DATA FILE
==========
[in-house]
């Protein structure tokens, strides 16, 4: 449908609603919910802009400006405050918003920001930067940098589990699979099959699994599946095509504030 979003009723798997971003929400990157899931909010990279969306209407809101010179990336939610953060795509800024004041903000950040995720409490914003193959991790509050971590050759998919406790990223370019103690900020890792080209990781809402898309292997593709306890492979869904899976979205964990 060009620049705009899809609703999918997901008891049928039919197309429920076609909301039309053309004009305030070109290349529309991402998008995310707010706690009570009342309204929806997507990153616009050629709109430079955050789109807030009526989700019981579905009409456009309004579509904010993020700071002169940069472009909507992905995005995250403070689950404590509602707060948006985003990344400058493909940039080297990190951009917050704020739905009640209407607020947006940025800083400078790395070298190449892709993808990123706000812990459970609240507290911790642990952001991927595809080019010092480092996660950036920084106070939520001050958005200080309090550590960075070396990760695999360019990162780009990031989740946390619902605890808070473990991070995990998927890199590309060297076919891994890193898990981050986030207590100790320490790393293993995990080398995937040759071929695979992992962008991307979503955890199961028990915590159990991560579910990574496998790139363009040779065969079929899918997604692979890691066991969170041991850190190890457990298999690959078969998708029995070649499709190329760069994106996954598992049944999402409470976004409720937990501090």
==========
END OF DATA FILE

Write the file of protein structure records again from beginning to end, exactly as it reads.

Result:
[in-house]
């Protein structure tokens, strides 16, 4: 449908609603919910802009400006405050918003920001930067940098589990699979099959699994599946095509504030 979003009723798997971003929400990157899931909010990279969306209407809101010179990336939610953060795509800024004041903000950040995720409490914003193959991790509050971590050759998919406790990223370019103690900020890792080209990781809402898309292997593709306890492979869904899976979205964990 060009620049705009899809609703999918997901008891049928039919197309429920076609909301039309053309004009305030070109290349529309991402998008995310707010706690009570009342309204929806997507990153616009050629709109430079955050789109807030009526989700019981579905009409456009309004579509904010993020700071002169940069472009909507992905995005995250403070689950404590509602707060948006985003990344400058493909940039080297990190951009917050704020739905009640209407607020947006940025800083400078790395070298190449892709993808990123706000812990459970609240507290911790642990952001991927595809080019010092480092996660950036920084106070939520001050958005200080309090550590960075070396990760695999360019990162780009990031989740946390619902605890808070473990991070995990998927890199590309060297076919891994890193898990981050986030207590100790320490790393293993995990080398995937040759071929695979992992962008991307979503955890199961028990915590159990991560579910990574496998790139363009040779065969079929899918997604692979890691066991969170041991850190190890457990298999690959078969998708029995070649499709190329760069994106996954598992049944999402409470976004409720937990501090």